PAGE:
The world’s first 30-year bond offering a zero coupon struggled to find buyers, signalling that negative yields across Europe may finally be taking their toll on investor demand.
Germany failed to meet its 2 billion euro target for the auction of notes maturing in 2050, selling only 824 million euros. It’s another sign that the global bond rally may be coming to a halt now that more than $16 trillion of securities around the world have negative yields.
“The broader conclusion is that this is an ominous sign for cash bonds,” said Antoine Bouvet, a rates strategist at ING Groep NV, looking ahead to the end of a summer lull in European issuance next month. The jury is still out on whether this is “a turning point in the long-end rates rally, as the fundamental driver of lack of faith in central banks’ ability to reflate the economy is still there”.
The auction was at a record-low average yield of -0.11 per cent, while the Bundesbank retained nearly two-thirds of the debt on offer. The real subscription rate — a gauge of demand that accounts for retentions by the Bundesbank — fell to 0.43 times against 0.86 times at the previous sale of similar maturity bonds on July 17.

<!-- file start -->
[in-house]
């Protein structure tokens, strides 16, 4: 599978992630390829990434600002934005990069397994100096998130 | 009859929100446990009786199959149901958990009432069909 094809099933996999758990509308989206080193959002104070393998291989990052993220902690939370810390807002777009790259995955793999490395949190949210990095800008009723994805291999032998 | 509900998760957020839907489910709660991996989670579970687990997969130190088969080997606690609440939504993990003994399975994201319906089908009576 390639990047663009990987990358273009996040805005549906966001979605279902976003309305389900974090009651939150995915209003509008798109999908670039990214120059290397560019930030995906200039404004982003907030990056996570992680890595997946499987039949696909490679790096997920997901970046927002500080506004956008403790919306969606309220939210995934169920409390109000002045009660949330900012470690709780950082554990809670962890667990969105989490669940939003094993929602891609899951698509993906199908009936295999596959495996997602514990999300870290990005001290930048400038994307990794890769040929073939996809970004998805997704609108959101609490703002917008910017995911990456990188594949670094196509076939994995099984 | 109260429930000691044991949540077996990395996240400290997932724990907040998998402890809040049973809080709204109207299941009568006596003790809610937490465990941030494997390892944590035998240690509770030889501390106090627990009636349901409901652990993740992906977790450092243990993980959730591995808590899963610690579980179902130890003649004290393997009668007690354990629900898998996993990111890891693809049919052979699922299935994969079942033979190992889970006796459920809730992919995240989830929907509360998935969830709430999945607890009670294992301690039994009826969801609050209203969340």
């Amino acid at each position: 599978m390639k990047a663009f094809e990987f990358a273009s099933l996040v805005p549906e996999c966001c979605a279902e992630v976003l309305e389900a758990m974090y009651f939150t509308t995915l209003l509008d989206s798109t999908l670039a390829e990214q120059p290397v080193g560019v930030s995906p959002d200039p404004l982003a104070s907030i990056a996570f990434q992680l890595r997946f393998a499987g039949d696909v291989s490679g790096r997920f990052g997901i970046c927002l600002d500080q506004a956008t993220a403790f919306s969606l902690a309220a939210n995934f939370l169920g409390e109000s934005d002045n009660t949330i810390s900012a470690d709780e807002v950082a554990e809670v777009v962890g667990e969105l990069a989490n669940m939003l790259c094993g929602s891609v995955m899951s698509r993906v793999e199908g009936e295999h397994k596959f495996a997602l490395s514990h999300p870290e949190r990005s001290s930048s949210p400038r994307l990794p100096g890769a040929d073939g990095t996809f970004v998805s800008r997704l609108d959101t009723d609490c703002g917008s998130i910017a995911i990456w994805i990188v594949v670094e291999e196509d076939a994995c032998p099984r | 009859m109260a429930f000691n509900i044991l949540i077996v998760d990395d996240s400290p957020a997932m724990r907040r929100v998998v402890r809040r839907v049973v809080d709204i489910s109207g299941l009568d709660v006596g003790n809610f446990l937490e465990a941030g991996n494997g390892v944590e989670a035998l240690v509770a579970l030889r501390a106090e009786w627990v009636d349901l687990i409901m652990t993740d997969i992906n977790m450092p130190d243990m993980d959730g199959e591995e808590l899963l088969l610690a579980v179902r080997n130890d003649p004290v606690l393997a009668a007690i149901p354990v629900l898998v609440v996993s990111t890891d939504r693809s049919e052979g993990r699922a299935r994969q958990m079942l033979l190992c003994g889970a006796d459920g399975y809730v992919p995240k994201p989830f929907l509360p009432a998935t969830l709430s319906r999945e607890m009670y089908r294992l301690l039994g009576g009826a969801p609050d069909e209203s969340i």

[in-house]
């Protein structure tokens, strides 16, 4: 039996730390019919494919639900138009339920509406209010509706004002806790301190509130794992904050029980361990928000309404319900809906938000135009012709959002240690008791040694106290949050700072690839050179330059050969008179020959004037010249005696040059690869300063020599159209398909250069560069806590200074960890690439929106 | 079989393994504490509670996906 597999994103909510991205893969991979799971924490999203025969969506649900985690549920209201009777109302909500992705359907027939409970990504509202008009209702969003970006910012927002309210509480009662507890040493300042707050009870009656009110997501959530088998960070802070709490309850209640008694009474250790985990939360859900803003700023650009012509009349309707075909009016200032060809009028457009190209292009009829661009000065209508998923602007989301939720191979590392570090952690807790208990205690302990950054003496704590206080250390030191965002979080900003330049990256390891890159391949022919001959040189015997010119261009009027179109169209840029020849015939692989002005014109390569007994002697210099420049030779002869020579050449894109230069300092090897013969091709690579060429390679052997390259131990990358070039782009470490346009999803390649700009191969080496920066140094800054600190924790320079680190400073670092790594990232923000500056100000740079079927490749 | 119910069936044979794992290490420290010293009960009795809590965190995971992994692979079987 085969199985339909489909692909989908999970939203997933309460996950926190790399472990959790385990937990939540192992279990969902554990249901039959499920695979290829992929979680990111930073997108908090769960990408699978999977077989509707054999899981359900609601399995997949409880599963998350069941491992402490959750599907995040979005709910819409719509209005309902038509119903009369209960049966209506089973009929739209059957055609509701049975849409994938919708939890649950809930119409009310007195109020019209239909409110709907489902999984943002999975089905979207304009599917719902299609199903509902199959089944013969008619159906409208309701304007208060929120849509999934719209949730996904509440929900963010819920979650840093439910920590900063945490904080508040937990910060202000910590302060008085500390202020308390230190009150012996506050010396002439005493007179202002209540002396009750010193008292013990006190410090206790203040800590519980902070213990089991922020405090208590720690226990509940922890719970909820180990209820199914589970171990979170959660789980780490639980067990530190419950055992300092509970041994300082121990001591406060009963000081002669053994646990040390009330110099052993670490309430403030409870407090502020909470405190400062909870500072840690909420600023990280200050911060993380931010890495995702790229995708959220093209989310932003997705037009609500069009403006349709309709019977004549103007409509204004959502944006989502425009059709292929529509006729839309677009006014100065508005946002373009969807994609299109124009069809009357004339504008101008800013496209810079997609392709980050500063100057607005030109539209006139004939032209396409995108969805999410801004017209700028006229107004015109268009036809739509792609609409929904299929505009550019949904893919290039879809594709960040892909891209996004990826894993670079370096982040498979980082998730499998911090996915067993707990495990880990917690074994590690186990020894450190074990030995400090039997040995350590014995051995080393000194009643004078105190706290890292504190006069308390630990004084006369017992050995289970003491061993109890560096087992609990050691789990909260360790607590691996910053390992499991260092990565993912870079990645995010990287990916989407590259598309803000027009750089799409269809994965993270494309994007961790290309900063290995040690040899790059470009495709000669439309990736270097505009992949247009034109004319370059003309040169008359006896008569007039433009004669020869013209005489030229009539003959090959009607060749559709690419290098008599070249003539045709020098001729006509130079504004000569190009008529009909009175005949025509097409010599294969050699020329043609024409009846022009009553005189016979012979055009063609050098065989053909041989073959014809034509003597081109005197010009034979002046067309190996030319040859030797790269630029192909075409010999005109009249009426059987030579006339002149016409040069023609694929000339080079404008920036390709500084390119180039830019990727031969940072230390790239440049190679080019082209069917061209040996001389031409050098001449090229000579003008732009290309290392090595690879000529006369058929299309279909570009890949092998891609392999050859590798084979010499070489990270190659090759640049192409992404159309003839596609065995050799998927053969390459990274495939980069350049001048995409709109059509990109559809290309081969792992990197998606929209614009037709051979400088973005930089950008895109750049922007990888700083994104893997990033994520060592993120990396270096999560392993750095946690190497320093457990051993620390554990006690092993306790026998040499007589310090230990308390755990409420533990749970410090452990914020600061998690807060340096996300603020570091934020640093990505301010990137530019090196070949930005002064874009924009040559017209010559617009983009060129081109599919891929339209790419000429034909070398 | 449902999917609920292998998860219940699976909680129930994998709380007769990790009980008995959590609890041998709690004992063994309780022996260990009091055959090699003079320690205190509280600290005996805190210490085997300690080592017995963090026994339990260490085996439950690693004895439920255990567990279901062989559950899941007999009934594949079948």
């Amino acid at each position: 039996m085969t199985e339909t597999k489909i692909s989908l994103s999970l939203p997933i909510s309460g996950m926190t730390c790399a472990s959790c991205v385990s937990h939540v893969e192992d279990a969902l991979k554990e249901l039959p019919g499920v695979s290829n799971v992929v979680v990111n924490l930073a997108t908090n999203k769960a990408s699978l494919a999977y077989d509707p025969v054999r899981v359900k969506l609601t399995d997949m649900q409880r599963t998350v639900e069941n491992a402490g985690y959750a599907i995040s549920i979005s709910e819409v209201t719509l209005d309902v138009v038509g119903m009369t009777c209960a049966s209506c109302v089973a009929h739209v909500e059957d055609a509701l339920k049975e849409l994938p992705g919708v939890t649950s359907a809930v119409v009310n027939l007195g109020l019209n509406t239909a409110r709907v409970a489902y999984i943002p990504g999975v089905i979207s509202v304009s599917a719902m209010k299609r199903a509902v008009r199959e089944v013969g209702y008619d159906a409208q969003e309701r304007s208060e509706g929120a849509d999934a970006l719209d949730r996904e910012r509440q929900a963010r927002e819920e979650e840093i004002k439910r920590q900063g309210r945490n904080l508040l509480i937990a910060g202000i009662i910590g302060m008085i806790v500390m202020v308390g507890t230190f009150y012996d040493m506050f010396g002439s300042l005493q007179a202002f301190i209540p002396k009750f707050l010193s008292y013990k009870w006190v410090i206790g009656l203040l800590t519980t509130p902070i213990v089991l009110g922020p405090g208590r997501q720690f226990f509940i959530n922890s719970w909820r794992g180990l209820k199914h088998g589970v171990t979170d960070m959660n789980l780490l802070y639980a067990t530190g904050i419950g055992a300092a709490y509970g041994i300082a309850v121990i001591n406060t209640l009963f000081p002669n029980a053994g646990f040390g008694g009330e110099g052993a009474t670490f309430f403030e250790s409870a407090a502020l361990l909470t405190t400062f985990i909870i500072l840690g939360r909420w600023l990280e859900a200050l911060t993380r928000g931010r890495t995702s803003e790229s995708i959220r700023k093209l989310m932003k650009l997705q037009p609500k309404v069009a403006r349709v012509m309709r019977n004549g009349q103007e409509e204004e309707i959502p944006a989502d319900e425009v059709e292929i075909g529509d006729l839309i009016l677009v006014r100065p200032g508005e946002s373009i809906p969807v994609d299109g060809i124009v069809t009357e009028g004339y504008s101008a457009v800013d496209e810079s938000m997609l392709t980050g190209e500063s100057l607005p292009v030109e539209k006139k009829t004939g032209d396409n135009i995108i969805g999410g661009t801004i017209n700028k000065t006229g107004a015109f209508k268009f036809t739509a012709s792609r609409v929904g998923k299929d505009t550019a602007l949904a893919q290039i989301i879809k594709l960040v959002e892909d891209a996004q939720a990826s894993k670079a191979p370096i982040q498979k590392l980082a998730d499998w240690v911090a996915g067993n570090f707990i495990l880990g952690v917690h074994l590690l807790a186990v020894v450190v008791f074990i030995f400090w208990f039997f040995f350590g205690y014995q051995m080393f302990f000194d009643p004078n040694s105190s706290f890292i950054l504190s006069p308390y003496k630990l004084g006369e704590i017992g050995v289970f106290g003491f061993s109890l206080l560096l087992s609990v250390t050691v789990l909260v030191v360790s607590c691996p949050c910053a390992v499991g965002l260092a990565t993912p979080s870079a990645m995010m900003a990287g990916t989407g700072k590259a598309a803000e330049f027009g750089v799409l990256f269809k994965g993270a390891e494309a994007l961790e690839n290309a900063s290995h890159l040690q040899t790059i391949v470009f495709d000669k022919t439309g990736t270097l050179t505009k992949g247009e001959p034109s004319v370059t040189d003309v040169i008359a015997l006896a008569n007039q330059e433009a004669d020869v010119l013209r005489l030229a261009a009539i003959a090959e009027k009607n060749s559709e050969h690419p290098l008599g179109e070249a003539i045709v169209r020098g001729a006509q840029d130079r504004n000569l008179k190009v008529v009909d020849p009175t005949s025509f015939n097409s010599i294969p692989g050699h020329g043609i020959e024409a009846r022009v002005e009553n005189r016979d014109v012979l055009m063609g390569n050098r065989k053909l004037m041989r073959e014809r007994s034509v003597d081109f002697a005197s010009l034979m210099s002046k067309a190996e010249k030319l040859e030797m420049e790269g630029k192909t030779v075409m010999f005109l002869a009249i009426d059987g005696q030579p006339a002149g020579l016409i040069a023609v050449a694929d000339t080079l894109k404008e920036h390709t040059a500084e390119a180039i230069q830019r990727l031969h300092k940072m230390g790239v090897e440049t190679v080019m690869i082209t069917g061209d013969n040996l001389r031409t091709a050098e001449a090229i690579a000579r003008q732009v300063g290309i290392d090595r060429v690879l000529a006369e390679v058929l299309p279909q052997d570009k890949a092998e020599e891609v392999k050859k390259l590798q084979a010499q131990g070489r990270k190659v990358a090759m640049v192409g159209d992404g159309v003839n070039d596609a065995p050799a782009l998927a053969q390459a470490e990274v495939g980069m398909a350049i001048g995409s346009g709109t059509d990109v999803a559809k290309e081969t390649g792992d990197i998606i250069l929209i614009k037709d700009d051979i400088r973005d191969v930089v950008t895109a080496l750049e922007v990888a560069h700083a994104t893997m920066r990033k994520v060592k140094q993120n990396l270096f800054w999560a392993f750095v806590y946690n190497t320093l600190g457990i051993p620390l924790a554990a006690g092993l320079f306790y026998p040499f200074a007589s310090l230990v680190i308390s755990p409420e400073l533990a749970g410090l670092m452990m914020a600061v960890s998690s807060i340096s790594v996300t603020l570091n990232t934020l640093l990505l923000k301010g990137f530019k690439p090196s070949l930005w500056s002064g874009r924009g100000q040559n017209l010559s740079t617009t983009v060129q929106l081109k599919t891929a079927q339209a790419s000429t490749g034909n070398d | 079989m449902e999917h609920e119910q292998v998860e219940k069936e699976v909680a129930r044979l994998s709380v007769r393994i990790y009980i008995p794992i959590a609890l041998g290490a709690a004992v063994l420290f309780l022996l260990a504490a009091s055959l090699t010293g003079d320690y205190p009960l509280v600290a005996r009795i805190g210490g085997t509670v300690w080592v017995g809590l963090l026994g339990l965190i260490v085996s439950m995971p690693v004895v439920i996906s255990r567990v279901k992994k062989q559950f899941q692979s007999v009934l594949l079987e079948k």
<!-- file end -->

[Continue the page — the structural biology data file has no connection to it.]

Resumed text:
“This shows that there is less demand for 30-year bonds at negative yields,” said Marco Meijer, a senior fixed-income strategist at BNP Paribas SA. Still, Meijer doesn’t “see yields rising a lot in Europe.”
Casting a shadow on next stimulus round
Dwindling expectations for inflation and growth in coming years has led the European Central Bank to hint at a new wave of monetary stimulus next month, driving a rally across the region’s bond markets. The whole of Germany’s yield curve is now below zero — the first major market exhibiting such a trait — meaning the government is effectively being paid to borrow out to 30 years.
The sale comes as Germany is priming the pumps for extra spending should an economic crisis hit. While the nation is confined to strict laws on running a fiscal deficit, Finance Minister Olaf Scholz suggested Germany could muster 50 billion euros should a recession hit.
One of the triggers for a German bond sell-off in 2015, after benchmark yields first neared 0 per cent, was a poor 10-year auction that highlighted a loss of demand at low yield levels.
“It is technically a failed auction,” said Jens Peter Sorensen, chief analyst at Danske Bank AS. “I am not all worried about this — as investors can always just buy in the future and do not need to participate in auctions.”